Ramzy Baraoud* Gulf News
Success of its democracy is clearly institutionalised, not merely inspired by one charismatic individual.
The third consecutive victory of Turkey’s Justice and Development Party (AKP) in the country’s parliamentary election on June 12 was noted by many for its timing, and its relevance to the political turmoil currently under way across the Middle East.
Commentators in the Arab world have long been fascinated with Turkey’s success at achieving a stable democracy, a thoroughly functioning and growing economy, a vigorous civil society, and a largely free media, while simultaneously maintaining an Islamic political identity. With the exception of Turkey, political Islam in the Middle East and North Africa has been trapped between different ideas as to whether Islam and democracy are compatible.
Islamic politics as a whole has seemed less than encouraging. The Taliban’s ‘Islamic emirate’ experience in Afghanistan represented an example of political Islam gone wrong. The Algerian army’s violent crackdown on Islamists following their 1991 election victory — and the civil war that followed — left behind hundreds of thousands of dead and wounded.
More recently, when Hamas won the Palestinian legislative elections in 2006, the Islamic movement in Palestine began to explore various models for combining Islamic ideals with a pluralistic political system.
Some Hamas officials continue to speak of the need to emulate the example of modern Turkey.
Evidently, ‘modern Turkey’ cannot be reduced to the political successes of the AKP. It goes back to earlier generations, starting with Mustafa Kemal Ataturk, founder of the Republic of Turkey. A larger-than-life figure in the eyes of several generations of Turks, Ataturk was able to win Turkey’s independence — no easy feat at the time. However, he was unable to resolve the question of Turkey’s cultural and political identity, as a majority Muslim country that defined modernity based on western ideals.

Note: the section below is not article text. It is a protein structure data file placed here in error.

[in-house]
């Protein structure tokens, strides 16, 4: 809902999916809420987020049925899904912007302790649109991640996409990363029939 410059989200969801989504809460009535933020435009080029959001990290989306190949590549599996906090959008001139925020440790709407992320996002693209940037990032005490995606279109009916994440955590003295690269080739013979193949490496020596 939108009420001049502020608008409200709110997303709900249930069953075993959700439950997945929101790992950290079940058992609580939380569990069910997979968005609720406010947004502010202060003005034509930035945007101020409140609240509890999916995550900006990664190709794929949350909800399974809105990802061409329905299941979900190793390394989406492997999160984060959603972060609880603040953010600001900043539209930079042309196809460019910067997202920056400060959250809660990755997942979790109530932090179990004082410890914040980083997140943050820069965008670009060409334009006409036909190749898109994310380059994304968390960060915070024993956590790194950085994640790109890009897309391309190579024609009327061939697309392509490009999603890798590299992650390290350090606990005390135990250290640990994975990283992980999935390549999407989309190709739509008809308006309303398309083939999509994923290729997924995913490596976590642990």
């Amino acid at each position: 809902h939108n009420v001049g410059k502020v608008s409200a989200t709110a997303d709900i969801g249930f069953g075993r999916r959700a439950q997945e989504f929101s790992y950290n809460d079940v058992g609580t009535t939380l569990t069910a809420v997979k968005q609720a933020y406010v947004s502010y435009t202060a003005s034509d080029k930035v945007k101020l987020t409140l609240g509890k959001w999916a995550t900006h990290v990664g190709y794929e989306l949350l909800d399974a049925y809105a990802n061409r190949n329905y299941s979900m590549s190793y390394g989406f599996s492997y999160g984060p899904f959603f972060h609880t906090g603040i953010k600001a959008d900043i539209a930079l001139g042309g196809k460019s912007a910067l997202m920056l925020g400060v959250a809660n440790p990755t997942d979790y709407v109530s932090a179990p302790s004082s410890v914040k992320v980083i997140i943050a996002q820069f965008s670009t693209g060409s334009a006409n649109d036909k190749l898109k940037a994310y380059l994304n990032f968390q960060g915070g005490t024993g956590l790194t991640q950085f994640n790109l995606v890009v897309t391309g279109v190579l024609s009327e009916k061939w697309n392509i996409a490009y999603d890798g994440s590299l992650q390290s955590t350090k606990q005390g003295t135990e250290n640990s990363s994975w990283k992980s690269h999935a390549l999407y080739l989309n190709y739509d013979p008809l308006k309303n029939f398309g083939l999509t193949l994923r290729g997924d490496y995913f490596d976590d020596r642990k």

Ataturk reformed his country’s political infrastructure and laid the foundation for a civil society. But ‘Kemalism’ was hardly enough to transform Turkish society. It was the resentment of some European governments towards Turkey’s full incorporation into the European Union that strengthened a political current in the country, one which sought to reach out to Turkey’s long deserted Arab and Muslim neighbours.
In fact, such an approach defined the foreign policy of late Turkish prime minister, Necmettin Erbakan, who served a short term between 1996 and 1997 before resigning amid intense pressure from the military. The powerful Turkish military had staged three coups since 1960, and appointed itself as the protector of Turkish secular nationalism.
Erbakan, who passed away recently at the age of 85, is largely credited with laying the roots of political Islam in Turkey. He was also one of the first modern Turkish leaders to seek serious economic integration with neighbouring Muslim countries.